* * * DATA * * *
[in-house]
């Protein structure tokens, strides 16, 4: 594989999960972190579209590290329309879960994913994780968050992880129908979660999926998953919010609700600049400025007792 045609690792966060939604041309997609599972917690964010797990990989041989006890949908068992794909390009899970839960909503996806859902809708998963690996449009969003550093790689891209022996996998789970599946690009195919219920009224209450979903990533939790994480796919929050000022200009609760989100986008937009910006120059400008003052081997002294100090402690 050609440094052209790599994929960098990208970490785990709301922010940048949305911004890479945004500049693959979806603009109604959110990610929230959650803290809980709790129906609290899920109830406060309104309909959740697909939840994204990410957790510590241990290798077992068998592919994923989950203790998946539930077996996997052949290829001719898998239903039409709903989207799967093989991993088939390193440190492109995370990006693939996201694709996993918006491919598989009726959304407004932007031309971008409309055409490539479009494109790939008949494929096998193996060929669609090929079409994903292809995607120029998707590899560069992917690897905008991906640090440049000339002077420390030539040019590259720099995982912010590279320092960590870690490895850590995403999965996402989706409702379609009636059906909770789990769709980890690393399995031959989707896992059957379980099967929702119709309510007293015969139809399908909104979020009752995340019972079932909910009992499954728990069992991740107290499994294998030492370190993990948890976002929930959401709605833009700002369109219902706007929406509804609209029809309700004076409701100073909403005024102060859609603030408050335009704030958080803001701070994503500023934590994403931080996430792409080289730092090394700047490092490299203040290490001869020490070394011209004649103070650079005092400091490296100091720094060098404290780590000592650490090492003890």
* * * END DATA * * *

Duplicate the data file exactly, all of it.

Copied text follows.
[in-house]
């Protein structure tokens, strides 16, 4: 594989999960972190579209590290329309879960994913994780968050992880129908979660999926998953919010609700600049400025007792 045609690792966060939604041309997609599972917690964010797990990989041989006890949908068992794909390009899970839960909503996806859902809708998963690996449009969003550093790689891209022996996998789970599946690009195919219920009224209450979903990533939790994480796919929050000022200009609760989100986008937009910006120059400008003052081997002294100090402690 050609440094052209790599994929960098990208970490785990709301922010940048949305911004890479945004500049693959979806603009109604959110990610929230959650803290809980709790129906609290899920109830406060309104309909959740697909939840994204990410957790510590241990290798077992068998592919994923989950203790998946539930077996996997052949290829001719898998239903039409709903989207799967093989991993088939390193440190492109995370990006693939996201694709996993918006491919598989009726959304407004932007031309971008409309055409490539479009494109790939008949494929096998193996060929669609090929079409994903292809995607120029998707590899560069992917690897905008991906640090440049000339002077420390030539040019590259720099995982912010590279320092960590870690490895850590995403999965996402989706409702379609009636059906909770789990769709980890690393399995031959989707896992059957379980099967929702119709309510007293015969139809399908909104979020009752995340019972079932909910009992499954728990069992991740107290499994294998030492370190993990948890976002929930959401709605833009700002369109219902706007929406509804609209029809309700004076409701100073909403005024102060859609603030408050335009704030958080803001701070994503500023934590994403931080996430792409080289730092090394700047490092490299203040290490001869020490070394011209004649103070650079005092400091490296100091720094060098404290780590000592650490090492003890």